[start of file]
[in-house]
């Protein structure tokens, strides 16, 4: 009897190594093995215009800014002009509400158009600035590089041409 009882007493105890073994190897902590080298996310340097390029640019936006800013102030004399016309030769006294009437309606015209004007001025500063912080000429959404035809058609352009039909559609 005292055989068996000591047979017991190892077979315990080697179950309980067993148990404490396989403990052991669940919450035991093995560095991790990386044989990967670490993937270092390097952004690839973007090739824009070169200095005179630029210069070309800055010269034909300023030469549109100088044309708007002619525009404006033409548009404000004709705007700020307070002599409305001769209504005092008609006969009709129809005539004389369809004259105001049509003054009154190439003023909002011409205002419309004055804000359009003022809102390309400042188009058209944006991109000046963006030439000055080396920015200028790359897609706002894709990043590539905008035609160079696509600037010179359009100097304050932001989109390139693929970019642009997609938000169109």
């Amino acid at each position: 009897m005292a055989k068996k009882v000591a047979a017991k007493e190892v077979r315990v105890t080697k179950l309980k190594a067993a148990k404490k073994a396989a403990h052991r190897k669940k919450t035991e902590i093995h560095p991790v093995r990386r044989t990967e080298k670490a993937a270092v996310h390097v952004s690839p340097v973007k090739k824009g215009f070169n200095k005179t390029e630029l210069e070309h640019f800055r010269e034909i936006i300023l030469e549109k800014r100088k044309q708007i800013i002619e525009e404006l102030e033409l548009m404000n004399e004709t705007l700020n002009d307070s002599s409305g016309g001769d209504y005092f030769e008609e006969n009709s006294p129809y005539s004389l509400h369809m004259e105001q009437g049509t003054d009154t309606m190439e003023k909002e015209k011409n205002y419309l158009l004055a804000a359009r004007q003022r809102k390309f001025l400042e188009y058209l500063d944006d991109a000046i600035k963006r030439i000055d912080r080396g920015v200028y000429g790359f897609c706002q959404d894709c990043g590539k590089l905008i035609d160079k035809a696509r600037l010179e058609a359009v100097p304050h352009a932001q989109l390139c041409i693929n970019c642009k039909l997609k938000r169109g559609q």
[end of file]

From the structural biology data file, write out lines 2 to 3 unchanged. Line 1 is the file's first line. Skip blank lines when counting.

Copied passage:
């Protein structure tokens, strides 16, 4: 009897190594093995215009800014002009509400158009600035590089041409 009882007493105890073994190897902590080298996310340097390029640019936006800013102030004399016309030769006294009437309606015209004007001025500063912080000429959404035809058609352009039909559609 005292055989068996000591047979017991190892077979315990080697179950309980067993148990404490396989403990052991669940919450035991093995560095991790990386044989990967670490993937270092390097952004690839973007090739824009070169200095005179630029210069070309800055010269034909300023030469549109100088044309708007002619525009404006033409548009404000004709705007700020307070002599409305001769209504005092008609006969009709129809005539004389369809004259105001049509003054009154190439003023909002011409205002419309004055804000359009003022809102390309400042188009058209944006991109000046963006030439000055080396920015200028790359897609706002894709990043590539905008035609160079696509600037010179359009100097304050932001989109390139693929970019642009997609938000169109």
């Amino acid at each position: 009897m005292a055989k068996k009882v000591a047979a017991k007493e190892v077979r315990v105890t080697k179950l309980k190594a067993a148990k404490k073994a396989a403990h052991r190897k669940k919450t035991e902590i093995h560095p991790v093995r990386r044989t990967e080298k670490a993937a270092v996310h390097v952004s690839p340097v973007k090739k824009g215009f070169n200095k005179t390029e630029l210069e070309h640019f800055r010269e034909i936006i300023l030469e549109k800014r100088k044309q708007i800013i002619e525009e404006l102030e033409l548009m404000n004399e004709t705007l700020n002009d307070s002599s409305g016309g001769d209504y005092f030769e008609e006969n009709s006294p129809y005539s004389l509400h369809m004259e105001q009437g049509t003054d009154t309606m190439e003023k909002e015209k011409n205002y419309l158009l004055a804000a359009r004007q003022r809102k390309f001025l400042e188009y058209l500063d944006d991109a000046i600035k963006r030439i000055d912080r080396g920015v200028y000429g790359f897609c706002q959404d894709c990043g590539k590089l905008i035609d160079k035809a696509r600037l010179e058609a359009v100097p304050h352009a932001q989109l390139c041409i693929n970019c642009k039909l997609k938000r169109g559609q």